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Does Raising the Minimum Wage Save Money on Social Services?

Yes, experts say, but an extra dollar or two an hour won't free low-income people from poverty altogether.

Woman working cashier at McDonald's
This year will be an unprecedented one for minimum wage increases. The hourly salary floor in 18 states and 13 municipalities rose at the stroke of midnight on Jan. 1, and over the course of the year three more states, eight cities and the District of Columbia will be following suit. The increases range from a nickel-an-hour inflation adjustment in Alaska to a $2-an-hour jump in New York City. 

The year will likely be a test not only of advocates’ arguments that a higher minimum wage can be a crucial stepladder to help people rise out of poverty but also of the assertion that it can save states money on safety-net programs such as Medicaid and cash assistance.

The goal of cutting Medicaid costs was at the heart of Pennsylvania Gov. Tom Wolf’s proposal in 2017 to raise the minimum wage in his state from the federally mandated $7.25 an hour to $12. Wolf estimated that the move would lift 100,000 people out of the program and save the state $50 million annually. The proposal didn’t go anywhere, and ironically Pennsylvania is not among the states getting a minimum wage increase in 2019.

But the governor’s thinking was not flawed, according to some experts. “Without a doubt, raising the minimum wage will create savings for states in their Medicaid programs,” says David Cooper, who studies employment issues at the Economic Policy Institute. But Cooper cautions that saving money on safety-net programs shouldn’t be the main goal of efforts to raise the minimum wage. “With the savings you’re generating, we believe states should be expanding coverage and investing back into those programs,” Cooper says. “Just because someone might phase out of a program doesn’t mean that they don’t need support.”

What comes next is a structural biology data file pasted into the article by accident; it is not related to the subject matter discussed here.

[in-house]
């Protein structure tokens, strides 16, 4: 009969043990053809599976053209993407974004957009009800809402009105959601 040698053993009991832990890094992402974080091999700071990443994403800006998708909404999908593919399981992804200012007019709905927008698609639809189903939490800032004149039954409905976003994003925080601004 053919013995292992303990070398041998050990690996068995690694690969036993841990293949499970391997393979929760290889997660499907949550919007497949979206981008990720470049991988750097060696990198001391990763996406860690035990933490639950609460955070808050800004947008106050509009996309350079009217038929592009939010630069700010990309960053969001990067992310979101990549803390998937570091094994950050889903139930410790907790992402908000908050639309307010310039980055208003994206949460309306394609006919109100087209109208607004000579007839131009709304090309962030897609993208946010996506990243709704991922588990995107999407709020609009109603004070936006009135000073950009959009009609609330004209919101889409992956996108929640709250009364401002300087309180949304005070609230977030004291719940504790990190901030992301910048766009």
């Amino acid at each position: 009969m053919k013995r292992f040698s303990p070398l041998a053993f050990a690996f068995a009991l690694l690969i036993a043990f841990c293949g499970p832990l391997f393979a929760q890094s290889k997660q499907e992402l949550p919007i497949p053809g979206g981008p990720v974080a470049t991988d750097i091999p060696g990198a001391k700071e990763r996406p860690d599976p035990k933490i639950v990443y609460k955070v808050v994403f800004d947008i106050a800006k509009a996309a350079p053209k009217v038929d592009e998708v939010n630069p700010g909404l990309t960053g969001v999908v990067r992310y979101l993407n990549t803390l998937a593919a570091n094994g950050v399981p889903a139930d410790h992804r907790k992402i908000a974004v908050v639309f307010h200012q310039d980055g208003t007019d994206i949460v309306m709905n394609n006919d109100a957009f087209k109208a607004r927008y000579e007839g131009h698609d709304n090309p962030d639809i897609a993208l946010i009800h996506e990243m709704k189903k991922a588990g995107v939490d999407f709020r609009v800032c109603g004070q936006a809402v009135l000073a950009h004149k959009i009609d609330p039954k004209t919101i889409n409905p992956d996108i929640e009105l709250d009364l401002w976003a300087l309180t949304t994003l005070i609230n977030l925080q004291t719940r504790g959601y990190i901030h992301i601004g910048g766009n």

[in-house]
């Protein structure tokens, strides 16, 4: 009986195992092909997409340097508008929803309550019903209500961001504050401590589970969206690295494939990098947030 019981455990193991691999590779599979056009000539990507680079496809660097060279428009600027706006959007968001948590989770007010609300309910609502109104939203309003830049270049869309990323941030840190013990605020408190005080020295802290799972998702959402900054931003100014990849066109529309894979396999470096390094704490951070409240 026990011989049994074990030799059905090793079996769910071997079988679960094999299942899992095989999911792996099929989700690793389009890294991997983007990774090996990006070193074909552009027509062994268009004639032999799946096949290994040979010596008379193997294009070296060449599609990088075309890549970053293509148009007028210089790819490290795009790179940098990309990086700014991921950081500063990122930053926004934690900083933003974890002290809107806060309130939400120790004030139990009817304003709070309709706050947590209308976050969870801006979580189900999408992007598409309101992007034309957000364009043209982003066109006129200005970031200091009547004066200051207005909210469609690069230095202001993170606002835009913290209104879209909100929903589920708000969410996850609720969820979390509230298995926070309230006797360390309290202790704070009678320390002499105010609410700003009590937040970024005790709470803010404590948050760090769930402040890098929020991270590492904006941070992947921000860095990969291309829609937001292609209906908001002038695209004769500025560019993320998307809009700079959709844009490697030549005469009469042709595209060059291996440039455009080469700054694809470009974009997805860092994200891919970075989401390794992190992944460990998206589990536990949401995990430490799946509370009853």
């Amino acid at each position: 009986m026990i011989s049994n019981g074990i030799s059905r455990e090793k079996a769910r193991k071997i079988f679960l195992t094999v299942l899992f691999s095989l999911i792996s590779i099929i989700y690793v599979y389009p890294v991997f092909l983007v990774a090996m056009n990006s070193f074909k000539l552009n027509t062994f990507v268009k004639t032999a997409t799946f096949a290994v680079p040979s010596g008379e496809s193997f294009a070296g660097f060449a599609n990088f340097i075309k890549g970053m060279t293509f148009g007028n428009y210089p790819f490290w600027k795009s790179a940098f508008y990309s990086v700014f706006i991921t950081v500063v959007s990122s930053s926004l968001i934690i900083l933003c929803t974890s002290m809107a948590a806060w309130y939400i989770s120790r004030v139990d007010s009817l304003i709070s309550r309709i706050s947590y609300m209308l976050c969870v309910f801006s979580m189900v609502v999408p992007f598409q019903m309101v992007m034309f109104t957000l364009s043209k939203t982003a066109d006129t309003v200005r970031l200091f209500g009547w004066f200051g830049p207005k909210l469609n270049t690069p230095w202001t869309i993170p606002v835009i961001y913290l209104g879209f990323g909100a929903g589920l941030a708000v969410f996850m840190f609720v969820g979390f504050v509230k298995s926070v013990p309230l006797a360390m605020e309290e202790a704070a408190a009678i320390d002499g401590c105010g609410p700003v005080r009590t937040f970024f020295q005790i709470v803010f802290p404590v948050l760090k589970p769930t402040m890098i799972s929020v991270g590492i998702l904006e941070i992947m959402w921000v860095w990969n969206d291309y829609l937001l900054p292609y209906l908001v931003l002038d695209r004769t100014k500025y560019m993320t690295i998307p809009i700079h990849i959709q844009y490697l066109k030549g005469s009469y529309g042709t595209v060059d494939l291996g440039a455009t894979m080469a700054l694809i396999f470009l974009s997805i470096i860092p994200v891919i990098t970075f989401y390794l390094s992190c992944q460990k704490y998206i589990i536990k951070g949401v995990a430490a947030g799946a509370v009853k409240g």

Indeed, the fact that a person might be getting an extra dollar or two an hour doesn’t necessarily mean they’re going to be in a better financial situation. Jacob Vigdor, a professor of public policy at the University of Washington, studied the impact of Seattle’s 2014 ordinance raising the city’s minimum wage incrementally to $15 an hour in 2020. While higher-skilled workers did reap some benefits in terms of lower job turnover and improved economic security, Vigdor found that businesses cut work hours in some lower-skilled job categories. And while lower-skilled employees whose hours weren’t cut might be taking home more money, “their purchasing power isn’t really increasing,” he says. “They’re earning an extra $20 a week, but if their rent is going up $100 a month, it doesn’t matter much.”

There’s also the question of how minimum wage increases might play out in places that, unlike Seattle, don’t have the benefit of an economic powerhouse like Amazon that can afford such a mandate.

Arkansas and Missouri, for example, are among states getting minimum wage increases this year, and Vigdor wonders if businesses in their rural and suburban areas will be able pay the higher wage without significantly cutting workers’ hours. If that happens, he says, safety-net programs may be just as strained as they are now.

There is another factor that’s looming over all of these discussions: a potential economic downturn in the near future, which many economists are predicting. An influx of people on cash assistance, Medicaid and food stamps might swamp any savings resulting from minimum wage hikes. “You’re going to want some rainy day funds if you’re hoping that raising the minimum wage will offset costs elsewhere,” Vigdor says.

Mattie covers all things health for Governing.

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